If you think you have what it takes to do voice overs, start by practicing recording at home first. Play it to other people and then start a fiverr account, upload your recording demos and start applying for jobs.

For professional jobs, for example TV or radio, you’ll need to audition first. The first step is usually sending a demo, or sample recording of your voice so make sure you have this ready if you want to apply for professional jobs.

Anything else to consider

If you have a top of the range smartphone, or a decent laptop, you can get started by making recordings on them.  

You may want to look into buying a professional microphone if you’re serious about voice acting.

Useful links

Check out this overview on how to get started as a voice actor to get some useful insights.

A modern home studio setup

#3 – Copywriting

What does it involve?

As a copywriter or freelance writer, you’d be writing content for online or offline publications. These could be information articles or reviews depending on the topic. There are tons of blogs and content websites for most topics and niches out there. 

Any skills/experience required?

You don’t need formal qualifications but if you’ve never written for other people before, you’ll need to showcase your skills. 

If you are a technical expert, for example a vet or a doctor, your writing will be considered more valuable and you can charge more. 

Equally, if you have extensive experience at something you may also find high demand for your opinion. 

Who’s it suited to?

Anyone who loves to write, particularly if you’re an expert on a certain topic. 

Earning potential

Expect to be paid around £20 to write a good article on a non-technical topic. For specialist or technical topics, you can expect to be paid much more for a high quality article.

How to get started

You could start your own blog or website to showcase examples of articles you’ve written. This will help publishers view your skills and hopefully hire you. 

Pitching directly to publishers or websites you think will be interested could be a good start too.

Anything else to consider

Really think about whether it’s right for you. If you struggled to hit the word count on school essays, copywriting may not be for you!

Don’t underestimate the time commitment involved. As a beginner you’re unlikely to be able to churn out a well-written 1,500 word article in just a couple of hours.

If you love writing though, then go for it. Especially if you have strong knowledge or skills in a specialist area.

Make sure to proof-read your finished articles – check out the links below for help.

Useful links

Grammarly and Hemingwayapp are great tools to help with sense checking and proofreading.

#4 – Video Editing

What does it involve?

As a video editor, you will be using software to manipulate videos. You could be cutting sections of video out, adding effects such as fades, or transitioning between different video sequences.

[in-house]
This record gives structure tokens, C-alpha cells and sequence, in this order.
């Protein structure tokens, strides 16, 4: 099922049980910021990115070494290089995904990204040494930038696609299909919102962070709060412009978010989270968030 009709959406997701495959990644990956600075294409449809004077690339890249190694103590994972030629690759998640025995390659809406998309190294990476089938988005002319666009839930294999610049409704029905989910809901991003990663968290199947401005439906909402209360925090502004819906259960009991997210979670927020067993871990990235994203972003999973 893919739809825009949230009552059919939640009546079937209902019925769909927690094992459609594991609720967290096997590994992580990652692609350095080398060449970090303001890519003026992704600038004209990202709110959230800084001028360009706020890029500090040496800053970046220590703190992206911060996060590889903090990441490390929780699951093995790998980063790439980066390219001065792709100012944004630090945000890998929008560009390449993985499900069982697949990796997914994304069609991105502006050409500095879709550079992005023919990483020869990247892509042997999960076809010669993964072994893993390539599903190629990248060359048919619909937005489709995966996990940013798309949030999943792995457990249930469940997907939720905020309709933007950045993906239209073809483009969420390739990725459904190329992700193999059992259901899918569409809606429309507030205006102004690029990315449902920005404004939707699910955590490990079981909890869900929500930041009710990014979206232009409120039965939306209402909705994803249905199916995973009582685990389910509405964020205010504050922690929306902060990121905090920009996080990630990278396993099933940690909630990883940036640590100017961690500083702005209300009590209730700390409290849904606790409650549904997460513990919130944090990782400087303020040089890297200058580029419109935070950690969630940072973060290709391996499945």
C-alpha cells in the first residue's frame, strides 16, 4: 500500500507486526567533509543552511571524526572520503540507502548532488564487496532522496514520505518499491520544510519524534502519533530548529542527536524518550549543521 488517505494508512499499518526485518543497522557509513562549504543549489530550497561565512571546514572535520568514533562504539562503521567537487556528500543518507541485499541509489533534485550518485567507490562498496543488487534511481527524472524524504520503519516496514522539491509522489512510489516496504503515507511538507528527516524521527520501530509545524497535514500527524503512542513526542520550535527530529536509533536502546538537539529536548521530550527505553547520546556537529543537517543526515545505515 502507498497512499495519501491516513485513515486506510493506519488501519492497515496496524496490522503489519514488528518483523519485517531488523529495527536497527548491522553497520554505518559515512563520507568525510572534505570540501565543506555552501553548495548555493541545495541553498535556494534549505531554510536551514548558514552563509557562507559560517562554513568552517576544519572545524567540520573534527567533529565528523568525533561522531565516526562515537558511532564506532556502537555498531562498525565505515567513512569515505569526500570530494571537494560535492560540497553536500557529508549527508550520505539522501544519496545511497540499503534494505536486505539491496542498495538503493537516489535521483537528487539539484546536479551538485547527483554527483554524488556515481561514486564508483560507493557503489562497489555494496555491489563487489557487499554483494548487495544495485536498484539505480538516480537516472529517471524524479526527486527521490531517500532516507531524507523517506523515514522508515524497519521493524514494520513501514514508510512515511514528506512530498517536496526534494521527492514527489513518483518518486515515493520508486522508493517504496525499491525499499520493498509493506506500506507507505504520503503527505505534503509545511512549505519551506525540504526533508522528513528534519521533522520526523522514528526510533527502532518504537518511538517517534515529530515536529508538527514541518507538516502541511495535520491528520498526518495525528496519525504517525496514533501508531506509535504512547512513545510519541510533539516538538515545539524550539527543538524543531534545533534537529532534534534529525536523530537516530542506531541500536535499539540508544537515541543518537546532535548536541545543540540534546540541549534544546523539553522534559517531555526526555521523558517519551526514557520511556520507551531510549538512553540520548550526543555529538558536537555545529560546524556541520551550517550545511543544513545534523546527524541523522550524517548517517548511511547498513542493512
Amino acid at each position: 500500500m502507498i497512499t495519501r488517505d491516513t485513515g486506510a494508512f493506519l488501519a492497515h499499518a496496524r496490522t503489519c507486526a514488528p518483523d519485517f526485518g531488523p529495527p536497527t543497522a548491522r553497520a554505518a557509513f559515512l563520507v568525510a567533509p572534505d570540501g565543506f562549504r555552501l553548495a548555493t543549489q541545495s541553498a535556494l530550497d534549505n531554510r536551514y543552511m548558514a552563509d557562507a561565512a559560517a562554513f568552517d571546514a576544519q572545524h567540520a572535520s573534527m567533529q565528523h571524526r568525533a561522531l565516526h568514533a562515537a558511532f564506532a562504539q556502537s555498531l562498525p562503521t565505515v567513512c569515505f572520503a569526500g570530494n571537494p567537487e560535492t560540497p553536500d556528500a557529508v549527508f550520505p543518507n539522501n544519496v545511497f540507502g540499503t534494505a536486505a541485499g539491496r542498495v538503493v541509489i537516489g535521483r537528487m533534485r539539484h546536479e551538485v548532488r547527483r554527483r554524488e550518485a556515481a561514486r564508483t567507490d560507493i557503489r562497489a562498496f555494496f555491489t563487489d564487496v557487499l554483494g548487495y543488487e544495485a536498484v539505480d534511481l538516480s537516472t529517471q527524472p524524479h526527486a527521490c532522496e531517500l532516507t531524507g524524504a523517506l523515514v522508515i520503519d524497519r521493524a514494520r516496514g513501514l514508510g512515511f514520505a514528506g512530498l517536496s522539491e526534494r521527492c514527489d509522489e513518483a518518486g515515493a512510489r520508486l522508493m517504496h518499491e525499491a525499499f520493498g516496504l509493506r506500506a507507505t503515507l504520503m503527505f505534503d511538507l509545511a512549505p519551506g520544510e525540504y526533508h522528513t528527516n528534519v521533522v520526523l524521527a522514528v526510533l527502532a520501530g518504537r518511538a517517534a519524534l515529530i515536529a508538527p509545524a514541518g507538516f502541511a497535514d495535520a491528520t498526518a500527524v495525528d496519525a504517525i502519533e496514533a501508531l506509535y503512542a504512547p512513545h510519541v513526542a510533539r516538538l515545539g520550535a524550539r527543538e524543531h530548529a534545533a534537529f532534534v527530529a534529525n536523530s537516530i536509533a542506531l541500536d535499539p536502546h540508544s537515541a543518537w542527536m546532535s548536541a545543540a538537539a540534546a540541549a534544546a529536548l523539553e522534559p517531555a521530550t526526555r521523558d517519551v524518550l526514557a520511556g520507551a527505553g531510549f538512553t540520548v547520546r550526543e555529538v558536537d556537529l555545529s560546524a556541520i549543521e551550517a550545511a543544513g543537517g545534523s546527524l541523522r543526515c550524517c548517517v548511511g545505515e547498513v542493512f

This could be for YouTube creators, digital ads, social media videos and gamers. Videos of people playing video games is an increasingly popular niche.

Any skills/experience required?

No specific qualifications are required, but you will need to be able to demonstrate your abilities.

Who’s it suited to?

Anyone creative who loves working on videos.

Earning potential

Varies depending on the difficulty of the job. You could earn £15-25 to edit a 1 minute video for social media. 

If you can do special effects, advanced graphics or any other more complex video editing techniques, then you can earn a lot more.

How to get started

You will need a computer/laptop and ideally a good sized screen. You can get started with free software such as iMovie. 

But you’ll need specialist software for more advanced video editing, such as Adobe After Effects.

Anything else to consider

When starting out, editing a video can be time consuming. You’ll also need the right software and probably a good sized screen. 

It is a lot of fun though, and if it’s something you enjoy you can make a good living from it.

Useful links

Get started on fiverr or PeoplePerHour.

#5 – Graphic Design

What does it involve?

You could be creating logos, designing branding or coming up with packaging designs. I’ve hired a few graphic designers in the past for logo work, branding and creating custom diagrams. 

Quite a lot of small companies will hire graphic designers to create social media content. This could mean editing and branding images for Facebook or creating info posts for Instagram. 

Any skills/experience required?

You will need to be able to demonstrate your graphic design skills. No formal qualification is needed, but you could be competing with people who have a degree in graphic design. 

There are some great courses out there for beginners who want to learn graphic design.